I started my thru-hike on March 5. I have been waiting for this day for a year and was ready to hit the ground running. Little did I know that a global pandemic would cause me to get off trail.
When I started the AT, the coronavirus was just starting to become a bigger deal in the US but it wasn’t too big of a deal yet. Things were still open and running like normal. It only took two weeks before things started shutting down and causing chaos.
Being out in the woods for two weeks, we are very disconnected from the reality that is going on in the real world. We didn’t realize how much this virus was taking over everything. We knew it was serious but didn’t realize how serious. When I was in town in Hiawassee on March 14, everything was still open and running like normal. People were hoarding food and toilet paper, but that was it. By the time I crossed into North Carolina on March 16, multiple states had already started shutting things down. My home state of Texas had shut down schools, restaurants, and most nonessential services. Along the trail, hostels and shuttles were starting to shut down, restaurants weren’t allowing dine-in service and were now takeout only.
The next day, the Appalachian Trail Conservancy (ATC) put out a notice asking hikers to postpone their thru-hike. I was baffled. I was distraught. I had no idea what to do. On one hand, I felt I was safer out on the trail since I wouldn’t really be in contact with the outside world. On the other hand, I wanted to respect the ATC organization’s request to go home and wait it out. I knew that I would have to go into town every few days to get a resupply of food and that would mean being in contact with multiple people. I would risk being infected or if I did have the virus with no symptoms, risk infecting people in town. I would also be taking resources from a small town that already had limited resources for themselves.
I debated about what to do for hours. I consulted my fellow hikers on trail, my dad, and hikers online. It was a mixture of responses. “No stay! It’ll be fine, you’re safer on trail than at home.” “Yes! Get off before it gets worse.”
After lots of back and forth, on March 17, I decided to postpone my thru-hike until this is all over. My mom offered to come get me from Franklin, North Carolina. An almost 18-hour drive from our hometown in Texas. Instead of being exposed to tons of people at the airport, I said yes and we made a road trip back home. It was the hardest decision, but I knew this was the best decision for everyone.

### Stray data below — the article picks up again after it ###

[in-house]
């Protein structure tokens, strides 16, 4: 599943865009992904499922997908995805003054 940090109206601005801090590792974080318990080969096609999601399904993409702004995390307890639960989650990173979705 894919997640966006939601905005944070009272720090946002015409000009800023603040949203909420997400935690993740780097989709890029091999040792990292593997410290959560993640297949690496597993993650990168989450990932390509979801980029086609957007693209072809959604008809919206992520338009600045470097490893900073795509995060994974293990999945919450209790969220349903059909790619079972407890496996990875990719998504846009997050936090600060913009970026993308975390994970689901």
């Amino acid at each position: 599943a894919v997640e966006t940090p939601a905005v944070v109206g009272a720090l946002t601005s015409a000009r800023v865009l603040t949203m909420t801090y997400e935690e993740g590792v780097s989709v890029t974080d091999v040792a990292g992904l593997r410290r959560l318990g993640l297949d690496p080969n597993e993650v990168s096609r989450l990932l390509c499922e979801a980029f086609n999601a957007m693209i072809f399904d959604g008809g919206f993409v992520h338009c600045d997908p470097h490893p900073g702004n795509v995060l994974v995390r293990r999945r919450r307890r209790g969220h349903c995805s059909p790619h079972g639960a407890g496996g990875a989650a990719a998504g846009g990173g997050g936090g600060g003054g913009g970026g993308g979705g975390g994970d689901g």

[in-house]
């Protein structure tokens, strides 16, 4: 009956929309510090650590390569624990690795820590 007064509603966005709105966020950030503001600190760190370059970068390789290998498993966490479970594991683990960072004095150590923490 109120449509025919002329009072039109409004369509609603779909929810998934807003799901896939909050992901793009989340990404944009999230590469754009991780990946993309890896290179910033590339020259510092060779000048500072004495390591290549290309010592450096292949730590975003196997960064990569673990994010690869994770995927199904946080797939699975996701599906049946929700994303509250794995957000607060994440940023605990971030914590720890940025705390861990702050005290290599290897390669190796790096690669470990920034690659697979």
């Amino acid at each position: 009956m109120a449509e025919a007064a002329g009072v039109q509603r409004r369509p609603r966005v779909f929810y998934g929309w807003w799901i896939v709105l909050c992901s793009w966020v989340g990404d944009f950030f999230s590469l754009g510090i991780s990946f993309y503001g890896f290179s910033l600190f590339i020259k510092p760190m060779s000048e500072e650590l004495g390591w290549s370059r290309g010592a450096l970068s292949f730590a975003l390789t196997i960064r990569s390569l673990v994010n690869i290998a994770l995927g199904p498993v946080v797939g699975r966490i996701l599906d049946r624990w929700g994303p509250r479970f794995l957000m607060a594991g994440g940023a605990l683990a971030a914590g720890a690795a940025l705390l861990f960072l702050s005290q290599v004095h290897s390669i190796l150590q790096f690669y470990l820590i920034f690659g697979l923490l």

So, what is my plan now? I’m fortunate enough to have many options to choose from depending on what is going on with COVID-19. If I can come back and continue NOBO in a few weeks, then I will do that. If I have to wait until this summer, then I will attempt a SOBO hike. (Not my first option, but it’s an option). If the virus is still causing shutdowns and craziness well into the summer, then I will just come back in 2021 and attempt a NOBO hike.
I’m pretty fortunate to be able to be flexible with my decision regarding this hike and I’m very thankful for that. I know some people are devastated because this was their only shot at thru-hiking the AT. I hope those people don’t give up on their dream.
I’ve been home for a few days and within those few days, so much has happened along the AT. Shelters, camping areas, and privies were shut down in Maryland, New Jersey, and more. Many states have shut down restaurants and bars and are allowing takeout only. Many state parks are shutting down. The latest being the ATC has asked all hikers, day and thru-hikers, to stay off the Appalachian Trail. With all this news, I feel like I made the correct decision in coming home. Once the AT announced that we should get off, I felt like it was my duty to respect the organization that does everything it can to protect the AT. Now that they don’t want anybody on the AT, I 100% know I made the correct decision.
As for my plans between now and getting back on trail, I honestly don’t really know. My county just issued a stay-at-home order so that limits my options. There are parks and trails where I live that aren’t heavily traveled so I could go hiking and get stronger for my thru-hike. I’ll do what I can while on lockdown. So until then… Be strong. Don’t give up. Stay safe. Happy trails.